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Obama Fires Decency Shot Across TV Bow

Nov 14, 2005  •  Post A Comment

Sen. Barack Obama, D-Ill., warned last week that if the TV industry doesn’t take significant steps to make it easier for parents to control what their children view on television, Congress will step in and legislate.

“The amount of questionable content spilling across our screens is growing by the year,” Sen. Obama said during a press conference to release a new study by the Henry J. Kaiser Family Foundation. The study says that the amount of sexual content in TV programming has skyrocketed in recent years.

Bashing the industry with allegations that it panders to the public with an entertainment menu that skews toward salaciousness has long been perceived as a campaign platform mainly for conservative Republicans.

In his speech last week, Sen. Obama made clear that he shares concerns that the media industry is undermining family values-and he slammed “some on the left” for failing to pay adequate heed to the concern.

Indeed, Sen. Obama said that 40 years after former Federal Communications Commission Chairman Newton Minow called TV a “vast wasteland,” the nation’s mass media are more “vast and wasteful” than ever.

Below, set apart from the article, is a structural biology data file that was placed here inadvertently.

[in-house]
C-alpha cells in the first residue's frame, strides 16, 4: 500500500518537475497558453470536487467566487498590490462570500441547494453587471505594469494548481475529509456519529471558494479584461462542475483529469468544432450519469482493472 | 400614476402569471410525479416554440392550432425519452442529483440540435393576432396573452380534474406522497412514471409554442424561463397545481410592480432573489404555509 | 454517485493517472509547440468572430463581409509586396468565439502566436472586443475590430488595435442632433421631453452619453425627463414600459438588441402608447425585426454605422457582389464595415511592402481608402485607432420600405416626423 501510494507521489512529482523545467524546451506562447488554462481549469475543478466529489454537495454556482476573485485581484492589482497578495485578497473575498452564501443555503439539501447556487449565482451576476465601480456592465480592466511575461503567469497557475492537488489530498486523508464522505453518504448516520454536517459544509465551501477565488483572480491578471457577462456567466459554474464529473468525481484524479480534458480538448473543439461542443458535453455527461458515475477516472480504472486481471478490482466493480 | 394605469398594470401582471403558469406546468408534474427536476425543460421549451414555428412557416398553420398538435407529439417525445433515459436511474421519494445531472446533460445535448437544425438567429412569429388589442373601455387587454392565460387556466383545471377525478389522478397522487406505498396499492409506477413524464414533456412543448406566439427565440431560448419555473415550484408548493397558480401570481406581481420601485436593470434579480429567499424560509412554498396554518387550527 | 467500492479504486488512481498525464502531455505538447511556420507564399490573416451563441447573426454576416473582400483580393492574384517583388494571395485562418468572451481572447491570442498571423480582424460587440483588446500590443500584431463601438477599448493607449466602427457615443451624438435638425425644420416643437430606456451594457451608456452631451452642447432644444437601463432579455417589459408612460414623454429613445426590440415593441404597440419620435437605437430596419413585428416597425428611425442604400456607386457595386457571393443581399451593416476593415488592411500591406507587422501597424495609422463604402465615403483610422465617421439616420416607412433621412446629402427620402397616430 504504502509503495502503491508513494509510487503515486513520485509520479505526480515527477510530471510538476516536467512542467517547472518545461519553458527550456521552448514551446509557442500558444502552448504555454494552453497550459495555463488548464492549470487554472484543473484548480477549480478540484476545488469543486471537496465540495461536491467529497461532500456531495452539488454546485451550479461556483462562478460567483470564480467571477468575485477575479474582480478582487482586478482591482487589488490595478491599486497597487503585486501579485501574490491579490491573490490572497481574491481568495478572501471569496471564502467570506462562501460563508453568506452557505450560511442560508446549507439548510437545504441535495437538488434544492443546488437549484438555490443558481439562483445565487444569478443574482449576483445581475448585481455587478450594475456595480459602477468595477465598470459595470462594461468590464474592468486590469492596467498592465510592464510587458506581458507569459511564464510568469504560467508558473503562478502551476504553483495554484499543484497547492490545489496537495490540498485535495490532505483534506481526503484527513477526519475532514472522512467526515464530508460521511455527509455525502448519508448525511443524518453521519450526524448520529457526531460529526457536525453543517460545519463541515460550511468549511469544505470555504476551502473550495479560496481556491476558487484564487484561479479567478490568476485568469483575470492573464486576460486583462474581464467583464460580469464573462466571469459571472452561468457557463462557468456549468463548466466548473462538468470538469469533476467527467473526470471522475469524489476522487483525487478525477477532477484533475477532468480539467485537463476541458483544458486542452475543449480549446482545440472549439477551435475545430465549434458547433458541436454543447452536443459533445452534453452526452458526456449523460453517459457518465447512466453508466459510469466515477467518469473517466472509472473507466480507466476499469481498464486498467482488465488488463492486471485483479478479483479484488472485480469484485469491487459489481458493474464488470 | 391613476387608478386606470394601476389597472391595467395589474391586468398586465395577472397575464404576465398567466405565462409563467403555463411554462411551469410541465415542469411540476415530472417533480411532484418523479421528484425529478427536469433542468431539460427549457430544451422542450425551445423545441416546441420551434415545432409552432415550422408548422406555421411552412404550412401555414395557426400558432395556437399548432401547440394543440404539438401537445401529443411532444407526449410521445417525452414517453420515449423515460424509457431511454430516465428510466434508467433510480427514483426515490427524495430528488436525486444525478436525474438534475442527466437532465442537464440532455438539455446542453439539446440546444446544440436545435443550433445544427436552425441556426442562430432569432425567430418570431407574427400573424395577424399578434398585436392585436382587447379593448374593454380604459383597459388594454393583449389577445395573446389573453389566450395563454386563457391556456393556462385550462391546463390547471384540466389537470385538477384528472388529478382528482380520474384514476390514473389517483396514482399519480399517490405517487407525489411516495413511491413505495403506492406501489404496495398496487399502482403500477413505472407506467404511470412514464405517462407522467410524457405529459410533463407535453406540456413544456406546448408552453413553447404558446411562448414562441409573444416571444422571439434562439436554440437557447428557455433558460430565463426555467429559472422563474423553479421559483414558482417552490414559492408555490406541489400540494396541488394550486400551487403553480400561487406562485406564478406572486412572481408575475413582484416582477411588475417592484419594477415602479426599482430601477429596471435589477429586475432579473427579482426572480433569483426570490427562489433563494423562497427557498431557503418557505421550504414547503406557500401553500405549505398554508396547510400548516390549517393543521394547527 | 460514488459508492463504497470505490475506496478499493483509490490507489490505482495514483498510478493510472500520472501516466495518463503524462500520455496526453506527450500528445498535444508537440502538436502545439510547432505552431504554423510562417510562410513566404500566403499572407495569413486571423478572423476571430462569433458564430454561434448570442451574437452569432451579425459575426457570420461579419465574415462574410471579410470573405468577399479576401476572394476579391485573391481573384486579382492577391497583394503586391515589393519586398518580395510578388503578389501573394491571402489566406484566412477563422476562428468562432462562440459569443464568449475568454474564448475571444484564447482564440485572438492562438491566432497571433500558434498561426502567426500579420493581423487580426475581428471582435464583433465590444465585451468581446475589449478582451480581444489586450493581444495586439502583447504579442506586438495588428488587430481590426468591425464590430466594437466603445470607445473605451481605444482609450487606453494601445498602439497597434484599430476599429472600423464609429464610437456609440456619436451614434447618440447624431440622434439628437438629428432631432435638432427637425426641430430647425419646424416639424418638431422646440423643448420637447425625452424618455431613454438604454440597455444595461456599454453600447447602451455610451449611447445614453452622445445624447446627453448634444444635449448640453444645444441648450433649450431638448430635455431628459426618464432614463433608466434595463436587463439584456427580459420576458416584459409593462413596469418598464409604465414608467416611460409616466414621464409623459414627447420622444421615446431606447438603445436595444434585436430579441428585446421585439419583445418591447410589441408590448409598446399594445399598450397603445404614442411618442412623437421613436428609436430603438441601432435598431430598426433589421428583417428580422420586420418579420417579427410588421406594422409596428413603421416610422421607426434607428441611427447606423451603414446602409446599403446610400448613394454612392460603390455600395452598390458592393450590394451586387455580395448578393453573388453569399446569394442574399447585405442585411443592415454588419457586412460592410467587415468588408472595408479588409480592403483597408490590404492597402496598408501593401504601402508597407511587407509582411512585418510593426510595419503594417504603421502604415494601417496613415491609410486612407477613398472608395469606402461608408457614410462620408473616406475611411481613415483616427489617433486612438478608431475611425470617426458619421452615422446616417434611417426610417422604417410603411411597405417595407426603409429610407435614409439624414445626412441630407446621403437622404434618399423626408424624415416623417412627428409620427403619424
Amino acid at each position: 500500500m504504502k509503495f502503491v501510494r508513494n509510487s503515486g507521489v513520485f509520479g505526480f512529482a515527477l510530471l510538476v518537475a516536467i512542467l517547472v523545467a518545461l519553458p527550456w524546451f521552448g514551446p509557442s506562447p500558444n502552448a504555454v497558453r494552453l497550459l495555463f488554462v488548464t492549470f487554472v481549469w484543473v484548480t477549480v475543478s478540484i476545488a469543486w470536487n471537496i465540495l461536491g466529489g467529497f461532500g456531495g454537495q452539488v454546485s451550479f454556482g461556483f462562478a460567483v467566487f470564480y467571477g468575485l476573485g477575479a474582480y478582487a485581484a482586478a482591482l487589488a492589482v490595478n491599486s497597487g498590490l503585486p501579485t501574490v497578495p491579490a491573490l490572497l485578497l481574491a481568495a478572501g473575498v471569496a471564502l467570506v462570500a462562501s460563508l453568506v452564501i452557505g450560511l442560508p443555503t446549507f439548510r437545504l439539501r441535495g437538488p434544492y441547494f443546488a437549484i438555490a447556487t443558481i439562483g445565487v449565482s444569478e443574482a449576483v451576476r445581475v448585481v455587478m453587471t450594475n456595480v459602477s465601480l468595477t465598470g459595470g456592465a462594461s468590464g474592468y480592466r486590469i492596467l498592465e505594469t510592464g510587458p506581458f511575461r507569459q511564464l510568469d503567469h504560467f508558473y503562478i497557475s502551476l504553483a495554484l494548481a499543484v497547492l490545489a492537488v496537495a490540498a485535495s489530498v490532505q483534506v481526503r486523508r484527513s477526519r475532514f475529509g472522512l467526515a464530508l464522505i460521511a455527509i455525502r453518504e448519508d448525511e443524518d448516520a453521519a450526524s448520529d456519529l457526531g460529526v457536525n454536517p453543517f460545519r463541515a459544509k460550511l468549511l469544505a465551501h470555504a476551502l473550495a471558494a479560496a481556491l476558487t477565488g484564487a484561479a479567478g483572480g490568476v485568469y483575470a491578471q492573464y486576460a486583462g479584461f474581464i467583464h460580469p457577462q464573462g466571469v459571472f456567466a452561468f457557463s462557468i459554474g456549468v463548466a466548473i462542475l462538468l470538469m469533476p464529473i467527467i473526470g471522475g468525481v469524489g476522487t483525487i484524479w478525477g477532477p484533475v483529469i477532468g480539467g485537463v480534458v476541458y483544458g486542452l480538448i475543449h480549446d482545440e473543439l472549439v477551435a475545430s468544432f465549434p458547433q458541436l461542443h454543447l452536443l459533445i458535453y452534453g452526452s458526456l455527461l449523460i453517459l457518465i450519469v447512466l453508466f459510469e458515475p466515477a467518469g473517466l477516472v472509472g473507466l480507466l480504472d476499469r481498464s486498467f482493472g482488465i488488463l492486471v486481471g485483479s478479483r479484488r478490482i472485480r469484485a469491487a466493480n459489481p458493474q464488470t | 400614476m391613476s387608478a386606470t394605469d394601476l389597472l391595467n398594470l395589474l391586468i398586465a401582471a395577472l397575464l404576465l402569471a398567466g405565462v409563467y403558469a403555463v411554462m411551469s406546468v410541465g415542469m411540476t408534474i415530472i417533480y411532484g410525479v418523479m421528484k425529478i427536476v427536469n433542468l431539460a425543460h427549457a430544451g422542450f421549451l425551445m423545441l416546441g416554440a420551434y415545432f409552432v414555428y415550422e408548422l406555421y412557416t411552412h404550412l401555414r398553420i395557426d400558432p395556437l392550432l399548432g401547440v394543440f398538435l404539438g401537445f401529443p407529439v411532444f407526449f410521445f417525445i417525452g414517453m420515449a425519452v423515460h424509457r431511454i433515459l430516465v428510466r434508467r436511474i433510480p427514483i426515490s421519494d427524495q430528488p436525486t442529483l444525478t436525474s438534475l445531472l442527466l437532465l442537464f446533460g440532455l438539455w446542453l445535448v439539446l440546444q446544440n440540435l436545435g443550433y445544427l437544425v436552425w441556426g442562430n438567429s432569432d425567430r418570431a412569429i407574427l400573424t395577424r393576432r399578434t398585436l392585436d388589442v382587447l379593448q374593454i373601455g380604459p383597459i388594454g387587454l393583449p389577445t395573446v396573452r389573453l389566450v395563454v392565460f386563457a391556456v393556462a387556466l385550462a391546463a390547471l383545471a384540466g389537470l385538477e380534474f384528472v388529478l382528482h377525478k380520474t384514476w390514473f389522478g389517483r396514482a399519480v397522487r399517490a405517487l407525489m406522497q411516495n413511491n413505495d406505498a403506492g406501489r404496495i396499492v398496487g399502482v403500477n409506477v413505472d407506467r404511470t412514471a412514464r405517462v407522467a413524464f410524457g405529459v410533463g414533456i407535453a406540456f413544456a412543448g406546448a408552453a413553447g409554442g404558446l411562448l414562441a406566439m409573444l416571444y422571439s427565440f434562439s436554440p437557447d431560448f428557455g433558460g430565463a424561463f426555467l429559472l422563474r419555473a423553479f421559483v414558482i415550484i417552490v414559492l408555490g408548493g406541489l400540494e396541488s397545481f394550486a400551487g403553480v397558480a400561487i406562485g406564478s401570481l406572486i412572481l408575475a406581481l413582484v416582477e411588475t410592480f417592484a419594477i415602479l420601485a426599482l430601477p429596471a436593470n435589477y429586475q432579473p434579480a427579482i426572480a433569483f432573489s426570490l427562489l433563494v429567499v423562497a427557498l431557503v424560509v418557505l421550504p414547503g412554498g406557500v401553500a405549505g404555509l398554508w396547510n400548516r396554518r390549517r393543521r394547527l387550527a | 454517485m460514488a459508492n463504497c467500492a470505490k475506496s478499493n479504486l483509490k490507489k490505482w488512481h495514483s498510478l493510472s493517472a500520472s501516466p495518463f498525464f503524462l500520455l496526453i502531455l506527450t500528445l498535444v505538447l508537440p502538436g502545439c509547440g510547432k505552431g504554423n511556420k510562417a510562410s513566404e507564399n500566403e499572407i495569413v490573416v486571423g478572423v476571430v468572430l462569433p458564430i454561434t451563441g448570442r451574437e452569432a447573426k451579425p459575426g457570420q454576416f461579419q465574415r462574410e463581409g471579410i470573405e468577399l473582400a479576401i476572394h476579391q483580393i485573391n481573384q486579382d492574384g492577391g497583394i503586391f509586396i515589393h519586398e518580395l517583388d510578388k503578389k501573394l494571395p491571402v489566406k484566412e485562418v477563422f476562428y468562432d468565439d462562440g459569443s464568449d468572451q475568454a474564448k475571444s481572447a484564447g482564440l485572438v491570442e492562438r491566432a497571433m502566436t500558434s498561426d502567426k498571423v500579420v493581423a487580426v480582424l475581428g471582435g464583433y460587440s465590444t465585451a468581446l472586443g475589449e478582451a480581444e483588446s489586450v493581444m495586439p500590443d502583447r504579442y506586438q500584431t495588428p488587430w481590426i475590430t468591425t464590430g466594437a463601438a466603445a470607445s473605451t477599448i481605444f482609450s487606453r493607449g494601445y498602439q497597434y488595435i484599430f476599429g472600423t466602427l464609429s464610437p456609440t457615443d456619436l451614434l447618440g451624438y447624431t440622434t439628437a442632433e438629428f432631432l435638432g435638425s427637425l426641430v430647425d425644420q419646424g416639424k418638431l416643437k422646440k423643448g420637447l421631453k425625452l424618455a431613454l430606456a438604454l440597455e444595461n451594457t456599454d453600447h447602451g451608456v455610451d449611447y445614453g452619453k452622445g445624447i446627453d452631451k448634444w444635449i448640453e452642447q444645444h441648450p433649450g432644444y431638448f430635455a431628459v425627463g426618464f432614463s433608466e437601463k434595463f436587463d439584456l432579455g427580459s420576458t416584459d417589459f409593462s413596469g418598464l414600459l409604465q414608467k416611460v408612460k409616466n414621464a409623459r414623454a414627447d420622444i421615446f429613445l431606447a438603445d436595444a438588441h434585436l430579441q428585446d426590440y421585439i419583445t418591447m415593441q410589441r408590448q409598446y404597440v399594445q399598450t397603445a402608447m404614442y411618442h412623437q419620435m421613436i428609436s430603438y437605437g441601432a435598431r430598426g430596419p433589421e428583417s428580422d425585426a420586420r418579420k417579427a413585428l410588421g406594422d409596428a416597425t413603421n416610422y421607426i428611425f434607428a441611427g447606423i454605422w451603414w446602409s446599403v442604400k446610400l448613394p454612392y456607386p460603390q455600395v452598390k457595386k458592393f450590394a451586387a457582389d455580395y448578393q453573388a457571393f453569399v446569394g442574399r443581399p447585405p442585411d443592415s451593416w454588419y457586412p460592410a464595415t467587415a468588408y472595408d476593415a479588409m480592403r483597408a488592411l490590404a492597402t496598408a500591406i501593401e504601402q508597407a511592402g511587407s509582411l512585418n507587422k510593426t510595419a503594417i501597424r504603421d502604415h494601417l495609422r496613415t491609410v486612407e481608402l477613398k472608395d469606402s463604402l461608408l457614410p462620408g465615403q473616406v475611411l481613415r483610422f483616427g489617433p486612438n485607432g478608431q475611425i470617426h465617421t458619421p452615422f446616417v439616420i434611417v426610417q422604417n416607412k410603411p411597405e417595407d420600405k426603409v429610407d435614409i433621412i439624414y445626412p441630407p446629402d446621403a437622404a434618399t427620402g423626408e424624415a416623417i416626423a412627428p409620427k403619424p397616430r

“And so once again we find ourselves asking those in charge to serve the needs of a nation that has a higher calling than simply peddling indecency and materialism for profit,” Sen. Obama said.

The key finding in the Kaiser study, based on what it called a representative example of broadcast and cable TV network shows, is that 70 percent of programs included some sexual content this year (with an average of 5.0 sex scenes per hour in those programs), while only 56 percent did so in 1998 (with 3.2 sex scenes per hour).

In addition, the study found that among shows with sexual content, 14 percent included a reference to sexual risks or responsibilities this year, up from 9 percent in 1998.

The Kaiser study’s release came on the heels of an announcement that the Senate Commerce Committee is planning a major public forum on decency issues Nov. 29 in Washington, with representatives of the broadcasting and cable TV industry expected to testify.